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American Made

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American Made is the story of three (former) employees of the Rexnord factory in Indianapolis that moved to Mexico in 2017, in similar fashion to many American factories that have relocated to save money in this post-industrial era. I had hoped from the description of the book that it would be more the history of and research surrounding closures of Rexnord and similar factories but the book ended up being much more sociological and first-person perspective. 

Perhaps if the perspective reader hasn't had much discourse about the shifting American economy and class in America, then this is a an interesting primer with a cross-section of the "types" of people that this issue affects, but I feel like this is pretty common-sensical. Yes, Americans of all creeds, colors, gender, are affected by the limited economic opportunities in our globalized world. Yes, people like the author live in a bubble of sorts, not exposed to the variety of perspective that is included in the population suffering from the globalized economy. If you've never had that discussion, maybe this book is revelatory but for me it just comes across as a flat rehashing of what has been obvious for a long time.
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This book was so eye opening. With so many jobs lost during the pandemic, this hit home. I cared so deeply for the members of this community of which I've never visited.
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Thank you, NetGalley, for a copy of this book in exchange for an honest review,
I was very surprised at how much I liked this book, Stockman's attempt to understand the people behind the closing of the Rexnord/former LinkBelt factory outside Indy, one of the two (the other was Carrier) that drew president-elect Trump's ire. This was also a really solid, in -depth look at the current & diminishing role of the union, something I found interesting against the current IATSE negotiations, although white collar v. blue collar is in play there as well.

After speaking with a number of people, Stockman focused on three: Raleigh (Wally) Hall, Shannon Mulcahy and John Feltner. These were not one-dimensional Trump voters who truly believed he'd directly prevent their jobs from moving to Mexico, but rather folks disillusioned by the failures of the past and willing to give him a try. Through Feltner, Stockman really explored what white privilege looks like to someone who has lost a home in bankruptcy, has ancestors who were coal miners and doesn't feel as if he's ever had an advantage. With Hall, she explored the impact of a felony conviction, as well as the lack of access to healthcare, which unfortunately lead to his premature death before the end of the book. And with Mulcahy, the layers of privilige even within poor white working class. As Stockman said, as different as these three were, they had way more in common with one another than she did with them, coming from Cambridge and becoming a mother at the time they were nearly all grandchildren and caretakers to more than just the nuclear family.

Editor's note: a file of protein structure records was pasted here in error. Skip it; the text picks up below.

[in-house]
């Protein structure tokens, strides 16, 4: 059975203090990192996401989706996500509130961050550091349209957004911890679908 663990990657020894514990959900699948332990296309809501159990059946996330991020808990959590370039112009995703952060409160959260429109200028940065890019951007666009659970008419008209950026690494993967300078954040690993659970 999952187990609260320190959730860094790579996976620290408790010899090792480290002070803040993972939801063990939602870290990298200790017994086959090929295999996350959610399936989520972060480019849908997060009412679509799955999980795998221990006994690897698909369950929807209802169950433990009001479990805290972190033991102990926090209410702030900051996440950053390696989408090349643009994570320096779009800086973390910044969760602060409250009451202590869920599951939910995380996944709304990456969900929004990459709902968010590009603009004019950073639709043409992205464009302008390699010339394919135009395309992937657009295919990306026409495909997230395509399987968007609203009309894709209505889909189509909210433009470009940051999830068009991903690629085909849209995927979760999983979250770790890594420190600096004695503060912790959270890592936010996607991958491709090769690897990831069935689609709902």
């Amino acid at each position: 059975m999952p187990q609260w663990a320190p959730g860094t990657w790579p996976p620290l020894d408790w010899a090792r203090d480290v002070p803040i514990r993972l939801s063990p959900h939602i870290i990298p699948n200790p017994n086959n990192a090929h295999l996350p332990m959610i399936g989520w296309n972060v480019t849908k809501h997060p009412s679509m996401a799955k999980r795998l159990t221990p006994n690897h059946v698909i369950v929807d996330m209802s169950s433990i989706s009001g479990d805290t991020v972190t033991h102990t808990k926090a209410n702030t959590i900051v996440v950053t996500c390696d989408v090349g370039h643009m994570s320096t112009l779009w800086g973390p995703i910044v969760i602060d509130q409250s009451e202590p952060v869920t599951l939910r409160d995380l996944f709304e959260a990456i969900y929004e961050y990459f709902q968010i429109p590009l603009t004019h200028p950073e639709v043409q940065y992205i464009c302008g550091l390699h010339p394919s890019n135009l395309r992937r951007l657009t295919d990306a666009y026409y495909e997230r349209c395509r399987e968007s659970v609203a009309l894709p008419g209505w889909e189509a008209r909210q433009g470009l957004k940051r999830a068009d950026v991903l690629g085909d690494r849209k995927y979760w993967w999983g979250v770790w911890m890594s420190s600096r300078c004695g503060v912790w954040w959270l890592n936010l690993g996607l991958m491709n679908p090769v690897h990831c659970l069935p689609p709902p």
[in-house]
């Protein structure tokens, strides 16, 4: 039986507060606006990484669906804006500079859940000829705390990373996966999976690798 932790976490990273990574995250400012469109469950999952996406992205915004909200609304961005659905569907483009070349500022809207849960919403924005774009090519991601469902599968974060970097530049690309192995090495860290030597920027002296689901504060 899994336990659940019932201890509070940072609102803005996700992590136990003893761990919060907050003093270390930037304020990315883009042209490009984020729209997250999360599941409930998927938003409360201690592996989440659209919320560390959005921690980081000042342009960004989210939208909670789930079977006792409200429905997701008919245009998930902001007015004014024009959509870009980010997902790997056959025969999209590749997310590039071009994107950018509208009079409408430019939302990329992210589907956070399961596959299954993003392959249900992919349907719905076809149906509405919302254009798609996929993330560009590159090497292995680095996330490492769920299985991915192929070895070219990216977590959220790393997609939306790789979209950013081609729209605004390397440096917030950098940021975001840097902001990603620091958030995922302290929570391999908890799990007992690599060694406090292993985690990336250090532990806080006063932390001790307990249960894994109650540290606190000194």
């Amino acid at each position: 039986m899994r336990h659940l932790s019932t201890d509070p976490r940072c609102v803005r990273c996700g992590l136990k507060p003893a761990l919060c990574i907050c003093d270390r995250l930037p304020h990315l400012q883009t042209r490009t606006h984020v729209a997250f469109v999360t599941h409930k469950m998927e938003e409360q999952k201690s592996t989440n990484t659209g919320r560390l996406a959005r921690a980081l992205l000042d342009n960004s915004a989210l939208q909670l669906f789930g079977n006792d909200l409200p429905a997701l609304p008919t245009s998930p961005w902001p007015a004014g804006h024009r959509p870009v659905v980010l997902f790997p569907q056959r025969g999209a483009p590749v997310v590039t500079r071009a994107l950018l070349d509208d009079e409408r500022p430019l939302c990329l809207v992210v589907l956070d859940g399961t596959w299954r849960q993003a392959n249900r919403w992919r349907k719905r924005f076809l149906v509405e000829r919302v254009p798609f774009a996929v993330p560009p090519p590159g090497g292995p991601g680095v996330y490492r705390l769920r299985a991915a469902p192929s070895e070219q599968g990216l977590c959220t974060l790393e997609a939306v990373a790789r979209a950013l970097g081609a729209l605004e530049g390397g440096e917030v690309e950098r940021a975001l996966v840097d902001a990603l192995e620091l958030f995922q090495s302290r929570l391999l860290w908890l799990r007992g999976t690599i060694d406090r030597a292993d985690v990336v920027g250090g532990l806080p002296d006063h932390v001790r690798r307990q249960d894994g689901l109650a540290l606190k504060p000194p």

A really layered look at working class middle America and how Trump was able to get more than a toehold. Good references to other books throughout, while reading as if a work of fiction.
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Most of us read or hear news stories about unemployment and plant closings and think something like "what a shame" or "to what country did they move this one." Stockman's book places the closing of one manufacturing plant in the context of the impacts on the human beings who lost their jobs, three people in particular. Her writing style, that of a journalist, is terse and clear. She was able to secure the trust of the three people to the extent that she shares intimate details of their lives before their employment at the plant, and in the immediate days before and after the closing.